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Work Instructions For RF Survey


RF site survey is a process oI identiIying GSM cell site location by visiting the predicted place and
conducting a search within the speciIied area Ior the suitability in terms oI RF coverage, access and various
other Iactors governing the implementation oI the site as per design.



It is likely that the system operator has a number oI alternative buildings, which may be used in the cellular
network-planning phase. One reason Ior this is to reduce the initial cost. The Iollowing aspects oI site
selection must be studied:

O!osition relative to nominal grid

OSpace Ior antennas
OAntenna separations
ONearby obstacles
OSpace Ior radio equipment
O!ower supply/battery backup
OService area study
OContract with the owner

The initial study Ior a cell system oIten results in a theoretical cell pattern with nominal positions Ior the site
locations. The existing buildings must then be adapted in such a way that the real positions are established
and replace the nominal positions. The visit to the site is to ensure the exact location (address/coordinates and
ground level). It is also possible Ior more than one existing site to be used Ior a speciIic nominal position.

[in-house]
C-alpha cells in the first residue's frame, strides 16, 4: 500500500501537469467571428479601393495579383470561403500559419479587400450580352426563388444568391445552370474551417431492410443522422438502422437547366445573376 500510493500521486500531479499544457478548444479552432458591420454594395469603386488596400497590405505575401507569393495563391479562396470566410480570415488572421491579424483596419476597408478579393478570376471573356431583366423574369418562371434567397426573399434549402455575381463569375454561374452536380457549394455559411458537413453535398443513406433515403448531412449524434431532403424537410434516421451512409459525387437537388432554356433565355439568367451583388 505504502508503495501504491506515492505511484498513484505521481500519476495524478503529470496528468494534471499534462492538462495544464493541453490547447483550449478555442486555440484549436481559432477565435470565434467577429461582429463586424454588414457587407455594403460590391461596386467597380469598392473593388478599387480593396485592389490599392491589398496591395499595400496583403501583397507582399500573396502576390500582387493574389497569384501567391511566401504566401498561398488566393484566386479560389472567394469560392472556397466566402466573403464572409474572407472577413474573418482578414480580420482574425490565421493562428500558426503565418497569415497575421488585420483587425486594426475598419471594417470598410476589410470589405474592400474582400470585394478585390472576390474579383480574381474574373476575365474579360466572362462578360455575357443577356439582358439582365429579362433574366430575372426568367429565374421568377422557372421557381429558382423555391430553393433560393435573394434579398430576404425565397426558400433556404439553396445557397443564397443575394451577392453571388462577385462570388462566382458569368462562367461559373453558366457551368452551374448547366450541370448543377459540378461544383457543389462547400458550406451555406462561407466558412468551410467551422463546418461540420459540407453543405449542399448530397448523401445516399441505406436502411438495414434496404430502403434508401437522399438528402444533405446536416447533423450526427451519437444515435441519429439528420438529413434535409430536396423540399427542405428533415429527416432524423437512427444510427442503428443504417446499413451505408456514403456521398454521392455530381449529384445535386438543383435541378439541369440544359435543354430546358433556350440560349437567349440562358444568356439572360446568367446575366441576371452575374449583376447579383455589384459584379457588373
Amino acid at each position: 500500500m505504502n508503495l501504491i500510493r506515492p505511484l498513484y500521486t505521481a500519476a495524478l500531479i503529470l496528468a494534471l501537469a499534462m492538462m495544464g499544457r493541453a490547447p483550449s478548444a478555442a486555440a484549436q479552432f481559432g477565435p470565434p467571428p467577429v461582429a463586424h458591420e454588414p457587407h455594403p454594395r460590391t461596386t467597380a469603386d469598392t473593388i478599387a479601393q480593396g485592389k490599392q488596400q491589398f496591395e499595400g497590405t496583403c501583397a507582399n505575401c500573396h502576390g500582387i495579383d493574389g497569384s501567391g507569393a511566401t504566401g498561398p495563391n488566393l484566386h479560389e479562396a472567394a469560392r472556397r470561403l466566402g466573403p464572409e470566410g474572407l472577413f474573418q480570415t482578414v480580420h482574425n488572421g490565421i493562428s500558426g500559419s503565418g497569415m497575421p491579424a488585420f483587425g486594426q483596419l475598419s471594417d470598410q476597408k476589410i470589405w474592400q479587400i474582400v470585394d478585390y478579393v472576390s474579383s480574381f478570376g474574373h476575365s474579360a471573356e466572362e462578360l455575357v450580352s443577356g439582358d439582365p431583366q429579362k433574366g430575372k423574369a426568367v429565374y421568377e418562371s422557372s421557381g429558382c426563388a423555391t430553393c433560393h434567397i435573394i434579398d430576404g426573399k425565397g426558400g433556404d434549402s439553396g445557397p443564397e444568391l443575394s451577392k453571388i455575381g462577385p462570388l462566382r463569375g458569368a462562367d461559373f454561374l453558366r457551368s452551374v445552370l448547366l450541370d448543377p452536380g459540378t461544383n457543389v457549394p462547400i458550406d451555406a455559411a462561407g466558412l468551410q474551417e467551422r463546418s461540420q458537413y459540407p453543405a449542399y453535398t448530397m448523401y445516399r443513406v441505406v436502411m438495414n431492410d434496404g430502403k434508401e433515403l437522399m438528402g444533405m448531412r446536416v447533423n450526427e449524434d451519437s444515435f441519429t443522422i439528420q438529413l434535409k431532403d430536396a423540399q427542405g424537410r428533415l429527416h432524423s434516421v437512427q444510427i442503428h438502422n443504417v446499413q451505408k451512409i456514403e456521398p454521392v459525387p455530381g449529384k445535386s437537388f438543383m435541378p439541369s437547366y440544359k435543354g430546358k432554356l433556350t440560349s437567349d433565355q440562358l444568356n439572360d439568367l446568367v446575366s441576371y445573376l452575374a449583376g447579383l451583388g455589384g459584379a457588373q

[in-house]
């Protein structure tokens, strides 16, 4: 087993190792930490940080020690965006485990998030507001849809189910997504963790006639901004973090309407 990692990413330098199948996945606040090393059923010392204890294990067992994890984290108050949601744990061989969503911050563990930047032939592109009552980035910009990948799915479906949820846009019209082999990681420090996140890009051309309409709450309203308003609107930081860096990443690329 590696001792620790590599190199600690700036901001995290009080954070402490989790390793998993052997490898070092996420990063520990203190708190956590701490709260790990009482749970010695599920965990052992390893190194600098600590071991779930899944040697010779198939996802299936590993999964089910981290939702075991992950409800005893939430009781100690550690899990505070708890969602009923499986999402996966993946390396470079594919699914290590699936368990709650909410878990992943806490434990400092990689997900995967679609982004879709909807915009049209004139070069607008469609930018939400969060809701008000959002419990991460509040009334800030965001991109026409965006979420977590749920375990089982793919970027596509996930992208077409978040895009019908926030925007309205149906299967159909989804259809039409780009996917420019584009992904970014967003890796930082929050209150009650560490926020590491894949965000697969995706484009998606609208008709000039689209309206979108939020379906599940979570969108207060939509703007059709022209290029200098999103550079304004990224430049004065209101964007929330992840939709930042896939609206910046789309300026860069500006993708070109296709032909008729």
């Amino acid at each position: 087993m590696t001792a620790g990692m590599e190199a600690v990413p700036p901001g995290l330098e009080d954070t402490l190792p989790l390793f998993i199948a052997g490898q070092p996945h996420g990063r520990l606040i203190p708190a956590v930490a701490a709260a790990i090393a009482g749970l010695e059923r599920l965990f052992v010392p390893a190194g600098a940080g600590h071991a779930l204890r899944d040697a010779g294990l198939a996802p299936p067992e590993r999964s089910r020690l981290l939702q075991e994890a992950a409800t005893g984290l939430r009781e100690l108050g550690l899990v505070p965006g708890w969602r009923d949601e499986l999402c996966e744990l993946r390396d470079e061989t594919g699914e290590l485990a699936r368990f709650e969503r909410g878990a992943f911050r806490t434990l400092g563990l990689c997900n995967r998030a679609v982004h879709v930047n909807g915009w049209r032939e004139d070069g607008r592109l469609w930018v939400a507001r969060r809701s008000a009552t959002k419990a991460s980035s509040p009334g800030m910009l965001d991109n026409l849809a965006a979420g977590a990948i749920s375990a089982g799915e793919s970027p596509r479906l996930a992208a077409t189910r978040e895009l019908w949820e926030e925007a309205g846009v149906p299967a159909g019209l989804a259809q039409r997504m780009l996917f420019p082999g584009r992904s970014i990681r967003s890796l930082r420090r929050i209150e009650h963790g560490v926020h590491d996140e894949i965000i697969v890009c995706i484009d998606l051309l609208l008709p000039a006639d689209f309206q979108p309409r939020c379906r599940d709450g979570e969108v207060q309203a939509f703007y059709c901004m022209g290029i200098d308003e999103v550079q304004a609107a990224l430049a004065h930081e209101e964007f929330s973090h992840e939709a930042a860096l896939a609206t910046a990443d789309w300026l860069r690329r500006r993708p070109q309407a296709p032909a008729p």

The radio propagation predictions provide an indication on what type oI antennas can be used on the base
station and in what direction the antennas should be oriented. The predicted antenna height should be used as
a guideline when the on site study starts. II space can be Iound within an acceptable distance Irom the
predicted height, a deviation oI maximum 15, the original predictions can be used with suIIicient accuracy.
II it is possible to install the antennas at a higher position than the predicted position, the operator must ensure
that there is no risk Ior co-channel interIerence. II the antennas are to be installed at a lower position than
predicted, new predictions must be carried out based on this position. It is not necessary that all antennas in
one particular cell have the same height or direction. That is, it is possible to have cells on the same base
station with diIIerent antenna heights. This can be the case iI space is limited in some directions. There are
also cell planning reasons Ior placing antennas at diIIerent heights. This includes coverage, isolation,
diversity and/or interIerence (some oI these considerations are discussed below).

There are two reasons for antennas to be separated from each other and from other antenna
systems. They are:

Oto achieve space diversity
Oto achieve isolation

The horizontal separation distance to obtain suIIicient space diversity between antennas is 12-18 2or 4-6
meter Ior GSM 900. Typical values oI separation distances between antennas to obtain suIIicient isolation
(normally 30 dB) are 0.4 m (horizontal) and 0.2 m (vertical) Ior GSM 900.

One very important part in the Radio Network Survey is to classiIy the close surroundings with respect to
inIluence on radio propagation. In traditional point-to-point communication networks, a line-oI-sight path is
required. A planning criterion is to have the Iirst Iresnel zone Iree Irom obstacles. It is not possible to Iollow
this guideline because the path between the base and the mobile subscriber is normally not line oI- sight. In